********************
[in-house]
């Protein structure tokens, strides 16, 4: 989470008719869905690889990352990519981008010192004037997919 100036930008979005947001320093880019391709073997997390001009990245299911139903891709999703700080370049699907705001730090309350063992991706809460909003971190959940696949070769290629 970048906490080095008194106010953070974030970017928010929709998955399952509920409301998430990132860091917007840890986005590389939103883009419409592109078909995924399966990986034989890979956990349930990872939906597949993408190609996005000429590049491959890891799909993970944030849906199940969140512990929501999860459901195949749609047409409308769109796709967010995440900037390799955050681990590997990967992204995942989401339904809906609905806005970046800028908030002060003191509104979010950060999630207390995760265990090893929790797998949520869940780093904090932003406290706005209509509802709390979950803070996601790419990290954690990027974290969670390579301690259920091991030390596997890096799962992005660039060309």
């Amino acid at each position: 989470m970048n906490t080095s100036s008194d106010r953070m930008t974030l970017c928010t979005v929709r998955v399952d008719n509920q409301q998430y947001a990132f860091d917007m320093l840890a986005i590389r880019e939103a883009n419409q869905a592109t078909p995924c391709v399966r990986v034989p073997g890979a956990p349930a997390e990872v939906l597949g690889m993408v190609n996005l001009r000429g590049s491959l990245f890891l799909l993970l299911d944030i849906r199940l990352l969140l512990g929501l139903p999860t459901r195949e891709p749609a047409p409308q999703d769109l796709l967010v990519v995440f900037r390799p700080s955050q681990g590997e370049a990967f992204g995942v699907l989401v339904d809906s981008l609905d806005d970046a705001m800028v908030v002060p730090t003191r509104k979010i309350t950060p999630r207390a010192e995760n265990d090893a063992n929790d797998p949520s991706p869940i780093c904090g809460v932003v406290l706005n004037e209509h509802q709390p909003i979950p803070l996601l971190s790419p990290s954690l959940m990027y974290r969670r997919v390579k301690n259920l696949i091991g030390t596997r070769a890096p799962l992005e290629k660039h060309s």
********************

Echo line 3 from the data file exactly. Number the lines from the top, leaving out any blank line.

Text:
């Amino acid at each position: 989470m970048n906490t080095s100036s008194d106010r953070m930008t974030l970017c928010t979005v929709r998955v399952d008719n509920q409301q998430y947001a990132f860091d917007m320093l840890a986005i590389r880019e939103a883009n419409q869905a592109t078909p995924c391709v399966r990986v034989p073997g890979a956990p349930a997390e990872v939906l597949g690889m993408v190609n996005l001009r000429g590049s491959l990245f890891l799909l993970l299911d944030i849906r199940l990352l969140l512990g929501l139903p999860t459901r195949e891709p749609a047409p409308q999703d769109l796709l967010v990519v995440f900037r390799p700080s955050q681990g590997e370049a990967f992204g995942v699907l989401v339904d809906s981008l609905d806005d970046a705001m800028v908030v002060p730090t003191r509104k979010i309350t950060p999630r207390a010192e995760n265990d090893a063992n929790d797998p949520s991706p869940i780093c904090g809460v932003v406290l706005n004037e209509h509802q709390p909003i979950p803070l996601l971190s790419p990290s954690l959940m990027y974290r969670r997919v390579k301690n259920l696949i091991g030390t596997r070769a890096p799962l992005e290629k660039h060309s």